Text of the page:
Conclusions and Relevance
The prevalence of undiagnosed primary glaucoma varied among ethnic populations in whom a mean (SD) of 49.0% (14.0%) (n = 24) of affected individuals 50 to 59 years old already had clinically significant visual field loss. Such data may assist policymakers in implementing cost-effective public health interventions to reduce the effect of blindness associated with undiagnosed glaucoma.
Glaucoma is the leading cause of blindness, affecting 64 million people worldwide.1 Because glaucoma is asymptomatic in the early stages, it is often undetected until extensive visual field (VF) loss. Glaucoma blindness is largely preventable if detected and treated earlier. Significant proportions of undiagnosed glaucoma have been reported.2- 5 Undiagnosed glaucoma is associated with risk factors such as younger age,2 less frequent eye care visits,2 eye care provided by optometrists instead of ophthalmologists,3,4 male sex,5 and ethnicity.6 Variation in undiagnosed glaucoma also has been reported by ethnicities and by countries.2,7- 17 Asia accounts for 60% of the world’s total glaucoma cases.1 From a public health perspective, it is important to know the prevalence, features, and predictors of undiagnosed glaucoma in Asians. Studies indicate that Asians in developing countries, such as China7- 12 and India,9,11,12,18 have higher rates of undiagnosed glaucoma than individuals of white race/ethnicity in developed countries.2,13- 17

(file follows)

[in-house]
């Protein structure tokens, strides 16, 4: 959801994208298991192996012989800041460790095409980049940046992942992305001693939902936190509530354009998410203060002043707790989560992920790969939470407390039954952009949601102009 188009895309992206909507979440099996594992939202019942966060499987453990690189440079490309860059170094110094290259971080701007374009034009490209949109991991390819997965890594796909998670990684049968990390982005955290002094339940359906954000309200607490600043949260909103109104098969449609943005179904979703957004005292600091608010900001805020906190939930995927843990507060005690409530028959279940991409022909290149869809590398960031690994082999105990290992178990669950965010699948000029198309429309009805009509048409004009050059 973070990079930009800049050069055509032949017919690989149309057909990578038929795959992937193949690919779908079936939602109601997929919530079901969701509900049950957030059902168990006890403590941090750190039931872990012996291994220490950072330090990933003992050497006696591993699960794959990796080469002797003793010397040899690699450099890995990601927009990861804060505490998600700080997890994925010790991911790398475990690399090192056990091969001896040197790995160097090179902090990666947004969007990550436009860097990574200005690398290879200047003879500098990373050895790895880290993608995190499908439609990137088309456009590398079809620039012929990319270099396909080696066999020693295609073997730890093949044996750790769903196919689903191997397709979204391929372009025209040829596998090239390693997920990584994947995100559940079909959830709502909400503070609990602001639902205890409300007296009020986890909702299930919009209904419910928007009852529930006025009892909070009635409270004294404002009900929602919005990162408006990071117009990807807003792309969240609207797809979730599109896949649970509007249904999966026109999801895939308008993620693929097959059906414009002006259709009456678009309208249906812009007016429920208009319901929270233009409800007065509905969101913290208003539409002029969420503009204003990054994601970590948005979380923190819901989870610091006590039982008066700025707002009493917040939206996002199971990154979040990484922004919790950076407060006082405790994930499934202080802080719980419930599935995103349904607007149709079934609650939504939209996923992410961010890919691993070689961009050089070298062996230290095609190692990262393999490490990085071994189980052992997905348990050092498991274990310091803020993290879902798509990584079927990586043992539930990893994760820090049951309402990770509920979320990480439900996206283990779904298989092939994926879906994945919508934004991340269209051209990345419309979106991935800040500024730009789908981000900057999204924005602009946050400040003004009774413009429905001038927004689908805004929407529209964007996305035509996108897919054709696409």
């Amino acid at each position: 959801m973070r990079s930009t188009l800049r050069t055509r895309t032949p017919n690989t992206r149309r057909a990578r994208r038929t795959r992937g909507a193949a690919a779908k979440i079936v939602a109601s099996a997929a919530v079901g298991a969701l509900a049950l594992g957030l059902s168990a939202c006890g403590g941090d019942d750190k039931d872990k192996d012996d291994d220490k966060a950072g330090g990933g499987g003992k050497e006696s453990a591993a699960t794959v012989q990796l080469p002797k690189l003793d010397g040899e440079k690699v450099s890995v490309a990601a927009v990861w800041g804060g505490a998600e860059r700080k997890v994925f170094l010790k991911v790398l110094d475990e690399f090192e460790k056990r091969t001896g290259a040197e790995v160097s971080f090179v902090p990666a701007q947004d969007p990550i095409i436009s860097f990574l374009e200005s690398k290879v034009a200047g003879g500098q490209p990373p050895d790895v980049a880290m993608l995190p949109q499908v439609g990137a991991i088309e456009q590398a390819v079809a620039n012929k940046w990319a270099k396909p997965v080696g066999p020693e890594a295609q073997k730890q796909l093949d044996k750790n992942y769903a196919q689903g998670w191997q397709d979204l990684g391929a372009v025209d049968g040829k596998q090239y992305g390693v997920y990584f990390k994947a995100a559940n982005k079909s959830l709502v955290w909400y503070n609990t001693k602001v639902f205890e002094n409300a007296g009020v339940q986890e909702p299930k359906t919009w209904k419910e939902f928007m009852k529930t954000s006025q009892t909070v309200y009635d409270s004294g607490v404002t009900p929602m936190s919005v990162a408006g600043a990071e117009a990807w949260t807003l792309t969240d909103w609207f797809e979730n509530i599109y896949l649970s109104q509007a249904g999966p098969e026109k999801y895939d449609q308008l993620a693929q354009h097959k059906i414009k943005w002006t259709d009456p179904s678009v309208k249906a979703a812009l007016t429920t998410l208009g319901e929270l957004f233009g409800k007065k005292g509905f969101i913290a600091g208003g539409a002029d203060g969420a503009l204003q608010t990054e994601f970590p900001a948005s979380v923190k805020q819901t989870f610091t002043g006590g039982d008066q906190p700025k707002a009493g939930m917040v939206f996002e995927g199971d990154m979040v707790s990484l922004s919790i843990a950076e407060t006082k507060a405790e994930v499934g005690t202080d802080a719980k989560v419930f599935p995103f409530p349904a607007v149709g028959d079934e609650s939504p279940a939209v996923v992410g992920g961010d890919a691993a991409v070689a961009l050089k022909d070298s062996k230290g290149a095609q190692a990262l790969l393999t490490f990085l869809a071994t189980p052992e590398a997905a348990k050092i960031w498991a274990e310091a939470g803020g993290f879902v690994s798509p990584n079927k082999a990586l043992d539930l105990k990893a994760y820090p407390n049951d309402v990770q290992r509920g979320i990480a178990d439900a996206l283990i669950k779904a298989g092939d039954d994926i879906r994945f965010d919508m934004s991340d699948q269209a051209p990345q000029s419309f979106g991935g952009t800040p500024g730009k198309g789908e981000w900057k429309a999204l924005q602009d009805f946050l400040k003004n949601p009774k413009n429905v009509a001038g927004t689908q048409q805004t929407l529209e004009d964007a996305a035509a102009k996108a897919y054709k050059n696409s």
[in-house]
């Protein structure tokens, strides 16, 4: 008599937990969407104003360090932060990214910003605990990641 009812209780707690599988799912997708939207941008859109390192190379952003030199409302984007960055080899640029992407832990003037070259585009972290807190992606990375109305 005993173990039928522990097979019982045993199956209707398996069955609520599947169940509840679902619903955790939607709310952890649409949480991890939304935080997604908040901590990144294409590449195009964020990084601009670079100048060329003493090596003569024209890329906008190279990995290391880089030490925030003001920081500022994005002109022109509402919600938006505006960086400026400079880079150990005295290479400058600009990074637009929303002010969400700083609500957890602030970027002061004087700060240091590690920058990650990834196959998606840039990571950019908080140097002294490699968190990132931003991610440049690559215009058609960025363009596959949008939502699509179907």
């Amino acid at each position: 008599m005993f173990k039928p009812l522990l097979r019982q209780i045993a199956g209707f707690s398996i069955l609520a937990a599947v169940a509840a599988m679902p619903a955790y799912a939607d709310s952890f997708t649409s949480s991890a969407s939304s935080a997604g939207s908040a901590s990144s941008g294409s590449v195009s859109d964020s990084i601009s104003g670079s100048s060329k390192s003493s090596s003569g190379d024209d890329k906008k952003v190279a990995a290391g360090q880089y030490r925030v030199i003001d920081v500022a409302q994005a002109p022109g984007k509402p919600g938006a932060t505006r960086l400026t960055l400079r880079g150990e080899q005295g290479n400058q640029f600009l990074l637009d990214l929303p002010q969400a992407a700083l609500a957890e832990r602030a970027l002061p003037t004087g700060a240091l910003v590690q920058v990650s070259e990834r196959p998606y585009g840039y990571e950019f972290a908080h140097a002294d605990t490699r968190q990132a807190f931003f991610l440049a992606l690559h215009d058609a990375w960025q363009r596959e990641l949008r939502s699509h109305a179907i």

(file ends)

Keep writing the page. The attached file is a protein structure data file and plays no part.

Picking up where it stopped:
Singapore is an urbanized state consisting of immigrants of Chinese, Malaysian, and Indian ancestries, where patients with suspected eye conditions can be referred from community clinics for ophthalmological services that are part of the government health subsidy plan, Medisave.19 The proportions of undiagnosed glaucoma among Malays20 and Indians21 living in Singapore have been reported to be as high as 90% and 70%, respectively. To our knowledge, the age-specific prevalence and severity of undiagnosed glaucoma and its associated risk factors among Chinese, Malays, and Indians have not been reported. It is unclear if ethnic variations reflect only the access to eye care in different countries or other factors related to awareness of disease, such as cultural characteristics. The objective of this study was to determine the prevalence of undiagnosed primary glaucoma and its risk factors and visual features among a multiethnic population in Singapore.
This cross-sectional study examines ethnic differences in undiagnosed glaucoma among Chinese, Malay, and Indian participants living in Singapore.
The risk factors for undiagnosed glaucoma are younger age, presence of primary open-angle glaucoma, absence of yearly glasses checks, lack of cataract surgery, and Malay ethnicity.